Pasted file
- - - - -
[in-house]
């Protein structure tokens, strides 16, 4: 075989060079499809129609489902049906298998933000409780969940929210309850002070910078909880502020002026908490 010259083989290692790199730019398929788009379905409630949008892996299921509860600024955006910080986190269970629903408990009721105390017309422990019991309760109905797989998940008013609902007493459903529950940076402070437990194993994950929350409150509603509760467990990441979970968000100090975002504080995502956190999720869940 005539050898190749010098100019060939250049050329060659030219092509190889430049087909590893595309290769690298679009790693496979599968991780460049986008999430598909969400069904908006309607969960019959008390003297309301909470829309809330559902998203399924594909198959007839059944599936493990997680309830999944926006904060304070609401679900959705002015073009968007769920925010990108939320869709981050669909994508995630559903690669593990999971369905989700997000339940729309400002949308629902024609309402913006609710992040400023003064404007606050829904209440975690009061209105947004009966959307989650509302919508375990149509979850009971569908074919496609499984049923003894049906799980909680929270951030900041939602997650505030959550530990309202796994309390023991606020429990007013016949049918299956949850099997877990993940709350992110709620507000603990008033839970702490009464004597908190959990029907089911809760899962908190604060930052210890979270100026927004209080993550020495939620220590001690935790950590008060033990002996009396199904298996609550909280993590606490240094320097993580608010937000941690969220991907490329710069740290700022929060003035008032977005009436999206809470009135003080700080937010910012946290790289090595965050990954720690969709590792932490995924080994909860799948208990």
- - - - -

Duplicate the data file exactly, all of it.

[in-house]
């Protein structure tokens, strides 16, 4: 075989060079499809129609489902049906298998933000409780969940929210309850002070910078909880502020002026908490 010259083989290692790199730019398929788009379905409630949008892996299921509860600024955006910080986190269970629903408990009721105390017309422990019991309760109905797989998940008013609902007493459903529950940076402070437990194993994950929350409150509603509760467990990441979970968000100090975002504080995502956190999720869940 005539050898190749010098100019060939250049050329060659030219092509190889430049087909590893595309290769690298679009790693496979599968991780460049986008999430598909969400069904908006309607969960019959008390003297309301909470829309809330559902998203399924594909198959007839059944599936493990997680309830999944926006904060304070609401679900959705002015073009968007769920925010990108939320869709981050669909994508995630559903690669593990999971369905989700997000339940729309400002949308629902024609309402913006609710992040400023003064404007606050829904209440975690009061209105947004009966959307989650509302919508375990149509979850009971569908074919496609499984049923003894049906799980909680929270951030900041939602997650505030959550530990309202796994309390023991606020429990007013016949049918299956949850099997877990993940709350992110709620507000603990008033839970702490009464004597908190959990029907089911809760899962908190604060930052210890979270100026927004209080993550020495939620220590001690935790950590008060033990002996009396199904298996609550909280993590606490240094320097993580608010937000941690969220991907490329710069740290700022929060003035008032977005009436999206809470009135003080700080937010910012946290790289090595965050990954720690969709590792932490995924080994909860799948208990």